Corundum Rock Stars
The definition of a phenomenon as “an object or aspect known through the senses,” according to Webster’s dictionary, might explain why some gemstones are called phenomenal. Or it could be because these gems are “exceptional, unusual or abnormal.”
In reality, however, it is how the structure, inclusions and properties of these gemstones interact with light to return an unusual visual effect, or phenomenon, in the parlance of gemology, that make them phenomenal.
Regardless, we experience these gemstones as fascinating and recognize that they are, in fact, extraordinary.
Opal, labradorite and moonstone form in microscopic layers of material that are successively stacked upon each other, giving rise to phenomena based on these unique structures. When light interacts with the different structures of gem material it causes flashes of color.
Let’s see how their different structures interact with light properties.
Opal is made up of millions of tiny silica spheres stacked in layers and held together by a mixture of slightly different silica and water. When light interacts with the silica spheres, a diffraction of light causes flashes of spectral colors. These colors depend on the size of the silica spheres. Smaller spheres produce blue to green spectral colors and larger spheres produce red. This phenomenon is called play-of-color.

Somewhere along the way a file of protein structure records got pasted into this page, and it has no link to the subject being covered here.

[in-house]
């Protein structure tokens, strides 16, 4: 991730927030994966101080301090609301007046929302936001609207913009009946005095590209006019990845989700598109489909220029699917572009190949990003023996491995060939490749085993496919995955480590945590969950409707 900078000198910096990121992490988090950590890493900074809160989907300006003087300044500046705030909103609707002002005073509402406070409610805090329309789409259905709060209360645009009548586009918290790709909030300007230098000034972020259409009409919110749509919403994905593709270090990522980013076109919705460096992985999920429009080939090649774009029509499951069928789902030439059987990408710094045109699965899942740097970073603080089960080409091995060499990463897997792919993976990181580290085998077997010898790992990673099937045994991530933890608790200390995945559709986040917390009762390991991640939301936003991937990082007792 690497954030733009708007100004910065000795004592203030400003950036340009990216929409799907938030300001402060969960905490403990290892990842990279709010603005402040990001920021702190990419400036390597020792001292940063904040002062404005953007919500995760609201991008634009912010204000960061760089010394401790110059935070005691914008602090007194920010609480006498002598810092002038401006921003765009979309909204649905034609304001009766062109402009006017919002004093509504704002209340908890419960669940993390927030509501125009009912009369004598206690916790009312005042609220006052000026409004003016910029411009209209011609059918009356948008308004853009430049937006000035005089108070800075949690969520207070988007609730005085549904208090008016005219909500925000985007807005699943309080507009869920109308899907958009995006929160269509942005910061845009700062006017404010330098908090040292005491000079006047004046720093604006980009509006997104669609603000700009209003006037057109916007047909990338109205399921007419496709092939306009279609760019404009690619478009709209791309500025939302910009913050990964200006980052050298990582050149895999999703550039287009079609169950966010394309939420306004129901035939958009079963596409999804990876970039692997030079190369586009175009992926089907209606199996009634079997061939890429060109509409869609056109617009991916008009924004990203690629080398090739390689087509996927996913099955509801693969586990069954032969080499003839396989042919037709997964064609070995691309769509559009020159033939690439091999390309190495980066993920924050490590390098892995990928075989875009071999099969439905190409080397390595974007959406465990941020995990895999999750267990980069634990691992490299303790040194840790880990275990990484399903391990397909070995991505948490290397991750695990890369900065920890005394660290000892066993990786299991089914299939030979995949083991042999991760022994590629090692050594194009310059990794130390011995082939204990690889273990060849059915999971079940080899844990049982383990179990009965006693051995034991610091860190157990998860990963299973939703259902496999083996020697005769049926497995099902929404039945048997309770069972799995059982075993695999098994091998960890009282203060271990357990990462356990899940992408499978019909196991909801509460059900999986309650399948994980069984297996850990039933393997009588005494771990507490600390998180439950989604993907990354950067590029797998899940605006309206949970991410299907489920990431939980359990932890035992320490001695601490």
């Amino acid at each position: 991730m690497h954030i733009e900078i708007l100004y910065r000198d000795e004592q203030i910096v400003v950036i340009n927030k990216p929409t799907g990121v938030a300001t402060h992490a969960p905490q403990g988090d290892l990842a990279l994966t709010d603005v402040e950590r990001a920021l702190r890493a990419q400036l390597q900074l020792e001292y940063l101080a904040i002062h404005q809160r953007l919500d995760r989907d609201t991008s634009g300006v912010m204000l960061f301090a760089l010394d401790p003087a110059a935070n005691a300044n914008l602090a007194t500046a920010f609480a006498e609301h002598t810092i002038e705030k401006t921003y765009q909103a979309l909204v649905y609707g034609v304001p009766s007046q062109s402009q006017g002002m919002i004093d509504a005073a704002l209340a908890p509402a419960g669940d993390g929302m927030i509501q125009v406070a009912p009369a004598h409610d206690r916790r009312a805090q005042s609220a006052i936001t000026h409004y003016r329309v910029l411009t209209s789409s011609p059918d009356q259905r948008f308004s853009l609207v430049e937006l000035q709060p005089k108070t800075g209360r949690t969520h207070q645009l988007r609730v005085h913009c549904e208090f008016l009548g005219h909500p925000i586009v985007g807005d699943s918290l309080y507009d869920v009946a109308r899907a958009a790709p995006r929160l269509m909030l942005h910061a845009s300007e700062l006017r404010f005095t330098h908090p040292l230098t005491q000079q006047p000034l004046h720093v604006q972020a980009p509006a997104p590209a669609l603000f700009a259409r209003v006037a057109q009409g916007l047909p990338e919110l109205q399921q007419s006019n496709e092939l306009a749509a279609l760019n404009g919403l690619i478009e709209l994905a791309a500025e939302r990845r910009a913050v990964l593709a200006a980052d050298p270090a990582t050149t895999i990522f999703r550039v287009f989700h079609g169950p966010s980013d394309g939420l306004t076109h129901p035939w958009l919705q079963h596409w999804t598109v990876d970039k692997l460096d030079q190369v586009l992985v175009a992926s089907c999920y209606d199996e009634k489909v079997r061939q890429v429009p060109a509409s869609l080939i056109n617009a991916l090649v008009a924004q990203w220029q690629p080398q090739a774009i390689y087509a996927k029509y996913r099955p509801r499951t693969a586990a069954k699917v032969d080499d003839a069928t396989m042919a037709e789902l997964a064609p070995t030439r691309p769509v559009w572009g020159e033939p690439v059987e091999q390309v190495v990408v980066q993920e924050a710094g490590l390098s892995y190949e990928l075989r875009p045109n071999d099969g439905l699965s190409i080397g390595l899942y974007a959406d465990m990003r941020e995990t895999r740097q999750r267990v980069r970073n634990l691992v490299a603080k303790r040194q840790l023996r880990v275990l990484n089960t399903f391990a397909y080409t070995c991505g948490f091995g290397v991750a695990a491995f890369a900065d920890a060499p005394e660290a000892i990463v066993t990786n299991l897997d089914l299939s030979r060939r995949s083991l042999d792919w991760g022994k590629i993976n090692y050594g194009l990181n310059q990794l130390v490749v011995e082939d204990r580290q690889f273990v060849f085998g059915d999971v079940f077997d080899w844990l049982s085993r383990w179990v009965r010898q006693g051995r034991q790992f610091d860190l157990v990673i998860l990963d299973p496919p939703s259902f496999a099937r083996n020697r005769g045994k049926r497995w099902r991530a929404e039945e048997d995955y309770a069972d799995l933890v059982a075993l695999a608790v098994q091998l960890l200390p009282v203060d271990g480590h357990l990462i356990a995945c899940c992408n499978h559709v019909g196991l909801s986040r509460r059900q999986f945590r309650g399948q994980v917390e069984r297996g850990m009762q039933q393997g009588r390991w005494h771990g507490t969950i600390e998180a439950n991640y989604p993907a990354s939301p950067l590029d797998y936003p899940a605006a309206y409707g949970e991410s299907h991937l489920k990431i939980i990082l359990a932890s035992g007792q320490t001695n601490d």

Labradorite is formed by alternating layers of two feldspars that have different chemical compositions. When light interacts with labradorite, the diffraction of light causes the phenomenon known as labradorescence. The perceived colors are dependent on the thickness of the alternating layers and their refractive indices.
Moonstone is composed of two different types of feldspars that vary in thickness and regularity. In moonstone, the light is scattered in many directions giving it the characteristic cloudy bluish-white light, known as adularescence.
Iridescence happens when light passes through a thin, transparent film that has a different refractive index from the surrounding material. The color patterns in soap bubbles or on a thin film of oil on water are examples of iridescence. Pearl nacre and mother-of-pearl can have just the right structure to display iridescent optical effects. Orient is a special term used to describe pearl iridescence.